In the spirit of full disclosure I wanted to tell you that I went jogging today. This may not seem monumental, except for the fact that this was my first workout-session since I moved to Korea 6 months ago. The result is a resolution to never workout ever again. Never ever. Like many New Year’s Resolutions I’m afraid I’ll have to break this one too, but the pain in my chest, the nausea and dizziness that lasted for a good 15 minutes after I collapsed on the living room floor will keep me away from any gym for as long as that memory stays fresh.
Talking about New Year’s Resolutions, the big trend on my Facebook-feed these past few weeks was telling the world how you don’t care for New Year’s resolutions. From being the era of “the perfect life on social media”, 2014 slowly turned into the era of “complaining about people who are perfect on social media”, and the “New Year’s resolution”-boycott was the latest addition to the list.
Personally I’ve never really cared much for New Year’s Eve – or any other holiday, save Christmas and possibly Halloween – so it goes without saying that most of my New Year’s resolutions from previous years have been forged under social pressure to assimilate and conform.
Luckily, I am slowly turning old and cranky, and one of the blessings of that state of mind is complete and unbiased carelessness for social conventions that I myself don’t subscribe to anymore. This also involves aversion to heavy drinking every weekend, unwillingness to staying in shape, going on dates, or feeling shame for binge-watching TV-series for 2 days straight. And a whole lot of other things.
To counterpoint this anti-resolution, anti-workout sentiment, especially for those of you who haven’t followed this blog for the eons that it’s been alive and breathing on the internet, I am very fond of staying active and being outdoors. I just don’t appreciate working-out just for the sake of working-out anymore. I love hiking, I love snowboarding, I used to be a dancer and I still love dancing when I get the chance, I am a fan of yoga and pilates under the right circumstances and I can be very fond of orienteering during those 2 weeks of the year where I participate in our “family sport”.
To highlight this I thought I would share some iPhone-photos I recently unearthed from our trip to Asiago and Bassano del Grappa this summer. I’ve already shared the photos I took in Venice at the end of our trip, but the majority of said trip was spent in the Italian mountainside north of Venice, hiking and running orienteering.
In Norway it’s the sheep who rule the mountainside, in Hawaii it’s the goats, and in Italy its the cows. They were everywhere, and very prone to stop traffic if they felt like it.
While the family travelled down a bit earlier, I had to stay behind to cover Palmesus (the beach party/festival that takes place every summer in Kristiansand) for work. Then on Monday I flew down to Venice, boarded a train north, and got off in Bassano del Grappa. I came across this piece of street art close to the train station and as I have been obsessing over street art for the better part of the last 10 years, it joined my iPhone collection of street art from around the world.
Old street art is as beautiful as the new one. In this case a mural over the entrance to the church in the middle of the city.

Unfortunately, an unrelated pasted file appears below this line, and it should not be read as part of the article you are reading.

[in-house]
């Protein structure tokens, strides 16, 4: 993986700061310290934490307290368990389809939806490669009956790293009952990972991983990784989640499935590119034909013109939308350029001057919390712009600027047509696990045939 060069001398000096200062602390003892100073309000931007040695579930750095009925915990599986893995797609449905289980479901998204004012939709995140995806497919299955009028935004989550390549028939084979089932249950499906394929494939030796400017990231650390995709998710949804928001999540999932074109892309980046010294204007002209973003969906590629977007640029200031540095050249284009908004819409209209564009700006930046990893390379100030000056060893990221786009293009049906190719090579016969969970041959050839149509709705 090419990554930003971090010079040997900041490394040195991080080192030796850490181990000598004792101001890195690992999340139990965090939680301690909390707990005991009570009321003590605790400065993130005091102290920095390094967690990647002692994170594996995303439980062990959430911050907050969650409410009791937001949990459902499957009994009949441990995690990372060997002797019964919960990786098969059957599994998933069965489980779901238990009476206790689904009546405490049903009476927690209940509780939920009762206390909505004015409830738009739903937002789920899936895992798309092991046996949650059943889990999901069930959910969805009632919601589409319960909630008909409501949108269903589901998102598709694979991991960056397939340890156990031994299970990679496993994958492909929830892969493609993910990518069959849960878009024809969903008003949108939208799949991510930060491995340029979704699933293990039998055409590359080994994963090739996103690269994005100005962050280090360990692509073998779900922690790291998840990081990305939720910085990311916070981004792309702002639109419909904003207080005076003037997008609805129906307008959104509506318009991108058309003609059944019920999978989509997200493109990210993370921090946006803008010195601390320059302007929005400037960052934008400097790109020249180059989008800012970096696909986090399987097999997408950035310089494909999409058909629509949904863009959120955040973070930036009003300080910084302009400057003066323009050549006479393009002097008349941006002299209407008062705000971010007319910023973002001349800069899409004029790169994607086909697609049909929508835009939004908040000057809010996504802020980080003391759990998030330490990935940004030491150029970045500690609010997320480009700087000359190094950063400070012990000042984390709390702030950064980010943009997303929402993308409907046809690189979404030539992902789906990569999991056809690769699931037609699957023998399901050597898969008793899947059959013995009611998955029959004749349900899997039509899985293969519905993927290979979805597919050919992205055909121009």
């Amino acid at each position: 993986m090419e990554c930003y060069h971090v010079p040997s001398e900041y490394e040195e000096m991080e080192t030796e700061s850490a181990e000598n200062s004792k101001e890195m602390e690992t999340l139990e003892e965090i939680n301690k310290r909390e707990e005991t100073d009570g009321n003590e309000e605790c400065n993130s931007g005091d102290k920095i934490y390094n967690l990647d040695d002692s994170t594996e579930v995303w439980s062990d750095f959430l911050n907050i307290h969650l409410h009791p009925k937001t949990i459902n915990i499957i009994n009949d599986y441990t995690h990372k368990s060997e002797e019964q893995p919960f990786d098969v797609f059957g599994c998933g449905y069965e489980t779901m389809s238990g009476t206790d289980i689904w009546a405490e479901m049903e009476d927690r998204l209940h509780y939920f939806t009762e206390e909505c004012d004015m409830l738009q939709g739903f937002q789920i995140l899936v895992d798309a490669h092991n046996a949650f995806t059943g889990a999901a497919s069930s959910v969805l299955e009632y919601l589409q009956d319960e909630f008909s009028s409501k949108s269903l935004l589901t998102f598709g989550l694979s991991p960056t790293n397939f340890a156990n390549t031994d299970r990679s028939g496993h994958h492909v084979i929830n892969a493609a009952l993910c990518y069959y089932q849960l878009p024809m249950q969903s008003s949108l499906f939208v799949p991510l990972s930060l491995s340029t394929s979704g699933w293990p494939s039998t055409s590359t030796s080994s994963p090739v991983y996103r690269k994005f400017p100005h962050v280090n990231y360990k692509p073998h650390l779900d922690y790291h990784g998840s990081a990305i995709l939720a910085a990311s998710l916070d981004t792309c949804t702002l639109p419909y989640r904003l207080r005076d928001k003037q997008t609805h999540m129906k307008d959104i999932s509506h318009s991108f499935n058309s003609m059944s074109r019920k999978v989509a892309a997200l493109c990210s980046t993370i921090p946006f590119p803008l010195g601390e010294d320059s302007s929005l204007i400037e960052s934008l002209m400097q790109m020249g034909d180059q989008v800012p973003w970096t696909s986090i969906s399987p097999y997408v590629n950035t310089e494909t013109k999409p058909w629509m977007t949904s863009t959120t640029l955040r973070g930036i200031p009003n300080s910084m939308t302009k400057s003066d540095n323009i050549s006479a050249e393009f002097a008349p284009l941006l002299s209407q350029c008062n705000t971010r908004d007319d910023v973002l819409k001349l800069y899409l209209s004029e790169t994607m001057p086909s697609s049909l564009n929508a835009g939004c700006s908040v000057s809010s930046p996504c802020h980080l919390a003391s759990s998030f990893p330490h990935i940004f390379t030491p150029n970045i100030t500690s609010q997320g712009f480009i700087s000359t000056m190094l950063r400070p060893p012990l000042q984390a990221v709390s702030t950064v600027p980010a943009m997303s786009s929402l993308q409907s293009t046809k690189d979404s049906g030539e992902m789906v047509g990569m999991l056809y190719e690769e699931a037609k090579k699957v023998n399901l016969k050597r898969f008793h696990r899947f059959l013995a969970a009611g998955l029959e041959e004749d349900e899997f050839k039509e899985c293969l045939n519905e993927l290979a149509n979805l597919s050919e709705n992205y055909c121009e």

After a couple of hours of wandering around town, I got picked up by the family and we headed for the mountains and Asiago.
The drive from Bassano del Grappa to Asiago, through the foothills of the Alps is the stuff that postcards are made of.
We stayed at a golf course resort east of the city center, and the next morning I woke up to this view. It inspired me to think up a crime-novel, that I regrettably never put to paper.
The next day we returned to Bassano del Grappa to eat dinner and see if there was anything we could spend our money on. My dad was sporting his favorite pink shirt, proving that men can indeed use pink without looking feminine.
I was sporting my favorite leopard espadrilles. They gave up on life shortly after this trip.
The famous bridge of Bassano del Grappa, crossing the river Brenta. The Ponte Vecchio (or Ponte degli Alpini) was designed by the architect Andrea Palladio in 1569. In addition to the picturesque bridge, the city is known for being the origin of Grappa, the grape-based pomace brandy. Ashamed to say I didn’t try any grappa while I was there.
The next day we got in the car and drove in the opposite direction, further into the mountains to go hiking through the old battlegrounds of the infamous Battle of Assiago.
The trails were marked with the Italian flag.
Exploring old battlements left from World War I.
These flowers marked a field that serve as a grave for countless of soldiers who died in this pass during World War I.
Benedicte didn’t feel like smiling on this selfie from the “Field of Death”, which is apparently one of the nicknames of this particular field.
We continued on and climbed the hills of Monte Ortigara.
At the top we were treated to this stunning view.
Jogging back to the car was a lot easier than the tiresome journey to the top.
Ice cream is a mandatory snack after any summer hike.
Consulting maps is also a mandatory activity, when you’re traveling with orienteerers.
While the photos might suggest otherwise, this is where we spent most of our time: running orienteering at the annual 5 days of Italy sports event that takes place every summer. This year it coincided with the 2014 Orienteering World Championships, so we got to run in the morning and then watch the greatest runners in the world compete in the afternoon.
Tired after having just crossed the finish line.
Here’s another photo of a cow. Beautiful creatures aren’t they, the alpine cows?